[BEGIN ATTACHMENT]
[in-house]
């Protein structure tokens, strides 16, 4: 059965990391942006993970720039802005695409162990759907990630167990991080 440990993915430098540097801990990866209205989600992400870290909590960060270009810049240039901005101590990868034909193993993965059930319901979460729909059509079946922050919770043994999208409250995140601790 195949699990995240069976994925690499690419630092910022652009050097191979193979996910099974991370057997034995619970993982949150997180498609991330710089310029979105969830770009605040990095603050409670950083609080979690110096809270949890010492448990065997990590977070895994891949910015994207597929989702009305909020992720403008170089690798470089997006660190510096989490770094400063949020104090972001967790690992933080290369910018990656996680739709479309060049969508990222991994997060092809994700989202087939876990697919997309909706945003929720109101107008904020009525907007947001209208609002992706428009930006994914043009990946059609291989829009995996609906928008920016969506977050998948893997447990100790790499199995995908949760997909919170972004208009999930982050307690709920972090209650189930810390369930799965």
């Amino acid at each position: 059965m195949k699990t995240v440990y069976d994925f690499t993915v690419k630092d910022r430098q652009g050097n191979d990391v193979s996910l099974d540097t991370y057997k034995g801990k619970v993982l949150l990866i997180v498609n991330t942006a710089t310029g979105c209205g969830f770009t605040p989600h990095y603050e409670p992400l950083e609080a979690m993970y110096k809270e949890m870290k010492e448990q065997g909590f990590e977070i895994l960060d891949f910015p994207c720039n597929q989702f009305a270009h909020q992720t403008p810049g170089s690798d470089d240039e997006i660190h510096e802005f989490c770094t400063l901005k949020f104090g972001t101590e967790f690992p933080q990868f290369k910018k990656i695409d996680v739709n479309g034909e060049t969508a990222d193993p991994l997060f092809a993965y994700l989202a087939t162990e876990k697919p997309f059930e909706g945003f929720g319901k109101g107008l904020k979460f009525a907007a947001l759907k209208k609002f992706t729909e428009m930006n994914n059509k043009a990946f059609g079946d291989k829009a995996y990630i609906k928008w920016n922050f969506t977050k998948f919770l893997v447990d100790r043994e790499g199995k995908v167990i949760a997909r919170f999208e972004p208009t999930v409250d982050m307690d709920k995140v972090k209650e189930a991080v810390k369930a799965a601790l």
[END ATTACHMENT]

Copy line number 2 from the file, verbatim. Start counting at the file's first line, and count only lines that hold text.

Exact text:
């Protein structure tokens, strides 16, 4: 059965990391942006993970720039802005695409162990759907990630167990991080 440990993915430098540097801990990866209205989600992400870290909590960060270009810049240039901005101590990868034909193993993965059930319901979460729909059509079946922050919770043994999208409250995140601790 195949699990995240069976994925690499690419630092910022652009050097191979193979996910099974991370057997034995619970993982949150997180498609991330710089310029979105969830770009605040990095603050409670950083609080979690110096809270949890010492448990065997990590977070895994891949910015994207597929989702009305909020992720403008170089690798470089997006660190510096989490770094400063949020104090972001967790690992933080290369910018990656996680739709479309060049969508990222991994997060092809994700989202087939876990697919997309909706945003929720109101107008904020009525907007947001209208609002992706428009930006994914043009990946059609291989829009995996609906928008920016969506977050998948893997447990100790790499199995995908949760997909919170972004208009999930982050307690709920972090209650189930810390369930799965």